According to Webster, belief is 1) An acceptance that a statement is true or that something exists. 2) Something one accepts as true or real; a firmly held opinion or conviction.
But if god is omnipotent, then he doesn’t have to accept things as true, he would know they are true. Looking at it that way, Templeton is funding the undermining of god’s omnipotence.
Just like you don’t go to the dictionary for definitions of technical scientific terms, you don’t go to the dictionary for definitions of technical philosophical terms like “belief”, and you also don’t do that while not even bothering to look up any definition of “know”. See, in philosophy knowledge is “justified true belief”, so to know means to believe, and so this whole analysis falls apart at that point (we can ignore that it’s omniscience that’s relevant here, not omnipotentence as that’s likely just a simple error). And right after this, stooshie is back for another round:
And further, if god knows the truth rather than believes it then our actions, by definition, cannot change god’s mind.
We have just disproved his whole argument.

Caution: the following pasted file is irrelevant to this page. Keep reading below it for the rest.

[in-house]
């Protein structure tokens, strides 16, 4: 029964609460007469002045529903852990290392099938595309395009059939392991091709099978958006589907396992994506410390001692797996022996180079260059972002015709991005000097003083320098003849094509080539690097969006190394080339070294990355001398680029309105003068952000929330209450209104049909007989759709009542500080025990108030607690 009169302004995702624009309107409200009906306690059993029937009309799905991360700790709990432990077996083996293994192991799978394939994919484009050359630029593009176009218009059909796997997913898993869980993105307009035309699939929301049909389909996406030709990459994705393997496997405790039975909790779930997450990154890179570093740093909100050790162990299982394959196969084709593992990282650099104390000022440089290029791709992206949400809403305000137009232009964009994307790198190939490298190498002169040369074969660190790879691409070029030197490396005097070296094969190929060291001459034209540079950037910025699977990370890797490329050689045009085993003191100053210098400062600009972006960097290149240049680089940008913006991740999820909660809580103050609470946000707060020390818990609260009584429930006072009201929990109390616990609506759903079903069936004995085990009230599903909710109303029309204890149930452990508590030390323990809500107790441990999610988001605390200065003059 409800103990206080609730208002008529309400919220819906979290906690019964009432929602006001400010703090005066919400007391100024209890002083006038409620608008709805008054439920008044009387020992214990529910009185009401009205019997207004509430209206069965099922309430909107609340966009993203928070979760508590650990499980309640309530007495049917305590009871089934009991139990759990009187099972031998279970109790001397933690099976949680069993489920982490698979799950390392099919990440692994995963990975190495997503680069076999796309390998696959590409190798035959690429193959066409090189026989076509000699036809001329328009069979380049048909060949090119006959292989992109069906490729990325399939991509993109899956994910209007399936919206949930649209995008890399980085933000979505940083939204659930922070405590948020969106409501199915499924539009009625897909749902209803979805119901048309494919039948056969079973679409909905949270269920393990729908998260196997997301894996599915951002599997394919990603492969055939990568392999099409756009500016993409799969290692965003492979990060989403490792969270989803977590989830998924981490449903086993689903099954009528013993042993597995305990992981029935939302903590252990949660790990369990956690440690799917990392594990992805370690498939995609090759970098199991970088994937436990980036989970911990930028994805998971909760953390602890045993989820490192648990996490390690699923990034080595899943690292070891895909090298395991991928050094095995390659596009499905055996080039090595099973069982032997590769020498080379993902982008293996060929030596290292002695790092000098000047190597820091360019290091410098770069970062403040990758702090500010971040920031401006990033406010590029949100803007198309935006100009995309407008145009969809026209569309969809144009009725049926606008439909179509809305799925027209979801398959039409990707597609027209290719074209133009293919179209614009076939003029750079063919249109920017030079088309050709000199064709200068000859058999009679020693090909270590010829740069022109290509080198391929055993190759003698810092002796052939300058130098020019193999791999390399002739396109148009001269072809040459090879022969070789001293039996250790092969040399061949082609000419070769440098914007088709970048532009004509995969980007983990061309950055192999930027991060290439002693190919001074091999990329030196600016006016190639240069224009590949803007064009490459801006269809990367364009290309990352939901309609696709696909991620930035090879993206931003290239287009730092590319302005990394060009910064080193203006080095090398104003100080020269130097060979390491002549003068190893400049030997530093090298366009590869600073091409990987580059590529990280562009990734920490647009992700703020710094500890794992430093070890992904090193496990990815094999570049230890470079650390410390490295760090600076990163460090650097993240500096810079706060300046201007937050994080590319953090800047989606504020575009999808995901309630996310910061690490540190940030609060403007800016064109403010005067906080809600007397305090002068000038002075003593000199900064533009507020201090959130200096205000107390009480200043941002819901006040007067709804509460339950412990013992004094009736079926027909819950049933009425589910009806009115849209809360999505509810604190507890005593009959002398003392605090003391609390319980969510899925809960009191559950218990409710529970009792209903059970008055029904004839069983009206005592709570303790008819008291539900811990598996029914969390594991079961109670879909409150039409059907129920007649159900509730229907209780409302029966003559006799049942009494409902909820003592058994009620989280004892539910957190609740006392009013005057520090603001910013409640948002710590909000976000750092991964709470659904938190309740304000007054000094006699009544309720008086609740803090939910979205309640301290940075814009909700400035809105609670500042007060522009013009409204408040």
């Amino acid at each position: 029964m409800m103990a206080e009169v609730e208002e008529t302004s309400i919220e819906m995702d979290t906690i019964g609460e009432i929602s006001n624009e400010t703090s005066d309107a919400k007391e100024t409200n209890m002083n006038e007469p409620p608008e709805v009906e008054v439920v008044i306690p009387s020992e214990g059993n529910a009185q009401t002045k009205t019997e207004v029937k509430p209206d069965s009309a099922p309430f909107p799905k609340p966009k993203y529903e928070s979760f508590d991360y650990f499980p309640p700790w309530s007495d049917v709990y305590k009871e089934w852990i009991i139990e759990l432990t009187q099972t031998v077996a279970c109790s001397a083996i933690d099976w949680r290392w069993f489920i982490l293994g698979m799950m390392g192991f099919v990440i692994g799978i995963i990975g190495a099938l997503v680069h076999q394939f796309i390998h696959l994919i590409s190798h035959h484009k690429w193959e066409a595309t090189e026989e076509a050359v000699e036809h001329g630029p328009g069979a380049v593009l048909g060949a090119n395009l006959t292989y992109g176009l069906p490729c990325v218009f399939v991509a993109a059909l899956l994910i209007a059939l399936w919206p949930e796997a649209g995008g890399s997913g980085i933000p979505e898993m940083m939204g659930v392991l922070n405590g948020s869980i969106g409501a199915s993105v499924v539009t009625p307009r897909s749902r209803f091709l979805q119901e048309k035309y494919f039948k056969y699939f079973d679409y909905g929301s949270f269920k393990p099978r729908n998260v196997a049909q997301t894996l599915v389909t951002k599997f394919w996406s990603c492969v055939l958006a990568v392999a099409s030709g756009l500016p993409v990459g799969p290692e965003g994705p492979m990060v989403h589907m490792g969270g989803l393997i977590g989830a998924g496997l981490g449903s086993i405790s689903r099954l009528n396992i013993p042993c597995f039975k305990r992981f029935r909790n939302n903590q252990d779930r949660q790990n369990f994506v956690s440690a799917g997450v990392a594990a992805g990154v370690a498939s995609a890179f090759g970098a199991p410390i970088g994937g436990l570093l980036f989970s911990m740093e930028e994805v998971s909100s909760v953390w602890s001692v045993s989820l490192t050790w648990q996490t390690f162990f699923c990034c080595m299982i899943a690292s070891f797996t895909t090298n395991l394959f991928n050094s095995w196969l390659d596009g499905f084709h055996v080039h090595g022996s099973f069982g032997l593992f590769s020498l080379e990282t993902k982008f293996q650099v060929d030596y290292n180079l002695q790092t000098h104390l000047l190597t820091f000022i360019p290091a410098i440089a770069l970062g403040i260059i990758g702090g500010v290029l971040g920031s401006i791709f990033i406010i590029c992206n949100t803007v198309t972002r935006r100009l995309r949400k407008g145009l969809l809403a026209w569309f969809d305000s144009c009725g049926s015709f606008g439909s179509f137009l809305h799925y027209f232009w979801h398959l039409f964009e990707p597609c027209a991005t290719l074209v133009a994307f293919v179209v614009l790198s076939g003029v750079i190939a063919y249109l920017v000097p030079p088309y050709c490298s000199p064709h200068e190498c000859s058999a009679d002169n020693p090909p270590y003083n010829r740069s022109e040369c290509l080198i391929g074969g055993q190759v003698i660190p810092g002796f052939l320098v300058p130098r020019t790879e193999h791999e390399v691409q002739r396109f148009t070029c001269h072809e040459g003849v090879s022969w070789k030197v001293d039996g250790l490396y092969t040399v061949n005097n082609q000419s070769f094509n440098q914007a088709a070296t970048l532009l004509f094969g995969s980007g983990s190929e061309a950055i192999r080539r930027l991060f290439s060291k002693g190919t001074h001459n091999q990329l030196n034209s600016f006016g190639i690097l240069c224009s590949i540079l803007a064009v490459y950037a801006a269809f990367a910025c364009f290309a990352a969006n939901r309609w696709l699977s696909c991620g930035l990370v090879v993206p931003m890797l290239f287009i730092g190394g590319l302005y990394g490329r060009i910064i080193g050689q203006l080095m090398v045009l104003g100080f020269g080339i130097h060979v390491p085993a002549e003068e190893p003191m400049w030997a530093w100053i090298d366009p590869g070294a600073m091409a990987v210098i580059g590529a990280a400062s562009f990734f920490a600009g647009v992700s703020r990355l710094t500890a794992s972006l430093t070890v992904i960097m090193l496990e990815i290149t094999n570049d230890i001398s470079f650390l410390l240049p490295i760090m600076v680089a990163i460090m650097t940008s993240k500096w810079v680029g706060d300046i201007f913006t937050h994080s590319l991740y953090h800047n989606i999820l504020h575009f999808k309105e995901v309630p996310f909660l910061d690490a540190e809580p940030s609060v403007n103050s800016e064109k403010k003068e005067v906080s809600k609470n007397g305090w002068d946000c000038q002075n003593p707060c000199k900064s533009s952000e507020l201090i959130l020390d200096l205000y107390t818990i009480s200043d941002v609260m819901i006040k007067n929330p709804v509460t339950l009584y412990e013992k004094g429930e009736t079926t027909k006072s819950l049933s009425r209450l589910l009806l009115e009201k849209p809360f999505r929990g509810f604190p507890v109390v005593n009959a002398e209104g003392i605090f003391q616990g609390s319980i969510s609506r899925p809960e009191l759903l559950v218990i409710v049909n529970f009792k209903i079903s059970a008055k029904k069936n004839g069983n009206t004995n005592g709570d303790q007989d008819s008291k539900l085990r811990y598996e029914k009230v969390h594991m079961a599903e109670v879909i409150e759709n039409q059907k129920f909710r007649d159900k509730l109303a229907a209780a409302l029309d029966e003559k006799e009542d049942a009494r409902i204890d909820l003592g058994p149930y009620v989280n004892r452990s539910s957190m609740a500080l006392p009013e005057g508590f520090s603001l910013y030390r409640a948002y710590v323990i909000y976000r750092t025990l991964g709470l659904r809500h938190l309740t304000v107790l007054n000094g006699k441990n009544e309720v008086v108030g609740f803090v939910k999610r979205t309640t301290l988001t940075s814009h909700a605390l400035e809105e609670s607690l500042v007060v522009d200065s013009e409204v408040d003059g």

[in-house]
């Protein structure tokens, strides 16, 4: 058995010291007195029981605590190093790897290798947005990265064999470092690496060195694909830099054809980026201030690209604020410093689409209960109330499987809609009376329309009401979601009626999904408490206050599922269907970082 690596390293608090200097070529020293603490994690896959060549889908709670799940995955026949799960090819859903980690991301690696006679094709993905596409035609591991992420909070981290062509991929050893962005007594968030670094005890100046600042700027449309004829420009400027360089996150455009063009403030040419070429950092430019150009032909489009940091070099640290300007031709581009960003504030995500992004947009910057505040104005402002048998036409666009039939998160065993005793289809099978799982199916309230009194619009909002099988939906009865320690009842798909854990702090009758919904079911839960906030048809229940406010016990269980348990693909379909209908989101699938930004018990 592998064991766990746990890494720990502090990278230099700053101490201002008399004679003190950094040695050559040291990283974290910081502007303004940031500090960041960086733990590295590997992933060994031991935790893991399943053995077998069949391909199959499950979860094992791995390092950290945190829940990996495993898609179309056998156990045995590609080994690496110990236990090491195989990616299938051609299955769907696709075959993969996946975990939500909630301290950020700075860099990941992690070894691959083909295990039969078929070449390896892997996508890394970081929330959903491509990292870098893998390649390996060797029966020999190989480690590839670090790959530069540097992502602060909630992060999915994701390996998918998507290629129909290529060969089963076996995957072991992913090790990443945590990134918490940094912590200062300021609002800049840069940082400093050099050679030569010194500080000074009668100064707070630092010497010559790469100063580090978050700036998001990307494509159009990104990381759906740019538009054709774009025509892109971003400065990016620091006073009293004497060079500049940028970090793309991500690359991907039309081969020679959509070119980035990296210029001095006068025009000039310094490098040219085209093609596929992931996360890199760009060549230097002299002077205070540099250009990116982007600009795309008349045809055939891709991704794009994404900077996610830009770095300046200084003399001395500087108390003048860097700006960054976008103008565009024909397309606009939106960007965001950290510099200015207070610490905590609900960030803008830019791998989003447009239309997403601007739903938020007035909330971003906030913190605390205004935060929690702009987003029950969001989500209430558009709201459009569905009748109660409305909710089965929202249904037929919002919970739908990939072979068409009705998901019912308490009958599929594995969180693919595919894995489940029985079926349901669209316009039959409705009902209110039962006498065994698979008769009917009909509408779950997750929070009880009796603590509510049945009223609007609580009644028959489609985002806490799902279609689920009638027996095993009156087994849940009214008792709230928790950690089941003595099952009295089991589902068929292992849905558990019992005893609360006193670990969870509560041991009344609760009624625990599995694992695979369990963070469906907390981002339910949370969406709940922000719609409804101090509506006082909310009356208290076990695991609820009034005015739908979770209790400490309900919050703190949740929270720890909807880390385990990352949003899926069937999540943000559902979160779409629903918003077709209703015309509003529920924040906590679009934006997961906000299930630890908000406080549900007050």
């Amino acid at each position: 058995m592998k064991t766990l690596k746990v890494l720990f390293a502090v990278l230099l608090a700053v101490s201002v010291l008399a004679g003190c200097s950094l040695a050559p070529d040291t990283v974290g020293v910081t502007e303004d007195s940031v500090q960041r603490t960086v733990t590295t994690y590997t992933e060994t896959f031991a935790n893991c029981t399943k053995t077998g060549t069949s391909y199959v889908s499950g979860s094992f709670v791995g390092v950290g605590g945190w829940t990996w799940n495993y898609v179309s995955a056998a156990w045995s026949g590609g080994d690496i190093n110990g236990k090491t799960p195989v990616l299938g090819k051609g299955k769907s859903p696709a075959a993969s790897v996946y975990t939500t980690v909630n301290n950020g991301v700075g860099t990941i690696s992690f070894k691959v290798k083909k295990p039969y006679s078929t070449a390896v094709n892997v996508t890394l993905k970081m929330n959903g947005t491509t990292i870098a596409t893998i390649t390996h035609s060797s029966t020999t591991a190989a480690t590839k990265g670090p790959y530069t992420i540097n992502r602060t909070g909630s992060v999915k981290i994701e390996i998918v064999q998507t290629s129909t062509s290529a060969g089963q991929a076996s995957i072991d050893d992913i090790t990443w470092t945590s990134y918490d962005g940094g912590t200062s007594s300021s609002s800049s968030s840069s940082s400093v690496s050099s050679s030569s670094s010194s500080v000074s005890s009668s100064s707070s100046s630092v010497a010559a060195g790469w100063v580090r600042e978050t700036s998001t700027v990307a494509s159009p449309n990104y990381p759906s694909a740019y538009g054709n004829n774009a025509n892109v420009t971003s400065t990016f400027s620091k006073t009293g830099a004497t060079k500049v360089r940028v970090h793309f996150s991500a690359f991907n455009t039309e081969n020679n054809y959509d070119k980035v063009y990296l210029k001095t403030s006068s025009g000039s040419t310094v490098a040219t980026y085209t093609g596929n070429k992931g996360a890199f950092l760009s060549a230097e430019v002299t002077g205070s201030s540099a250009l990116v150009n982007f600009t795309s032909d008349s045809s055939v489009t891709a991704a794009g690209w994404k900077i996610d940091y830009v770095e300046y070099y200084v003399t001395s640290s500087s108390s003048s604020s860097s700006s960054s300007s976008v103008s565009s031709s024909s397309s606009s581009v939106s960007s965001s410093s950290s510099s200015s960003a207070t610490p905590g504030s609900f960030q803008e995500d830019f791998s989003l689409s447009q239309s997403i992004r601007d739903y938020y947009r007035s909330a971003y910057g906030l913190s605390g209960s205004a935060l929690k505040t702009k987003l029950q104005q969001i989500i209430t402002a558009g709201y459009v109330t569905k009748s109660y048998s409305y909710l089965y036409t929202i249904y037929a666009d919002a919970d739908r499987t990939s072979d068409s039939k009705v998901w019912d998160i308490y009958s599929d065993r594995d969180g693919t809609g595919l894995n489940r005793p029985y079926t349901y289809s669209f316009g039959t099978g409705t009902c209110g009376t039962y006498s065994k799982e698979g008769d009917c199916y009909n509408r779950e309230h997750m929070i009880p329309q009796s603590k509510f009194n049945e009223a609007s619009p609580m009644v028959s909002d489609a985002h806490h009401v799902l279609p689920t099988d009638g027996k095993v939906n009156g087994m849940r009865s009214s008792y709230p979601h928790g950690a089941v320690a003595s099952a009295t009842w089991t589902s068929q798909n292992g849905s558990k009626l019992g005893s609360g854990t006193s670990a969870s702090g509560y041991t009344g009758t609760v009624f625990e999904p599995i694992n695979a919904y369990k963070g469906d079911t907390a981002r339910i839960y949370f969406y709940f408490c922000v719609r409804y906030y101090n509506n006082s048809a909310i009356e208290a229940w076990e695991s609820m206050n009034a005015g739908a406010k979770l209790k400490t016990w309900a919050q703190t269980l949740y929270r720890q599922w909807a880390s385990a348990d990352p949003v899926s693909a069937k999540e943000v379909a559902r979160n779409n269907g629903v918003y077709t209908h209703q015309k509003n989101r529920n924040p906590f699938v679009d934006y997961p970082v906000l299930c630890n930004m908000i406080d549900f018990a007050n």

As long as the actual argument isn’t that that belief in the past was not determined by the actions in the present, which since this is linked to philosophy of time and metaphysics of dependence is not likely to be the case. Interesting how they claim to have disproved a complex philosophical argument based only on a small quote and quick summary of it. That’s like saying that man could not have evolved from apes because apes still exist is a devastating rebuttal to evolution; it works against some quick summations of it, but not against the actual theory.
Philosophy of Time means, “Given that physicists overwhelmingly endorse the B theory of time, which negates the Kalam argument by interfering with our notions of cause and effect at the boundary conditions of the universe, how can we make the Kalam argument work anyway?”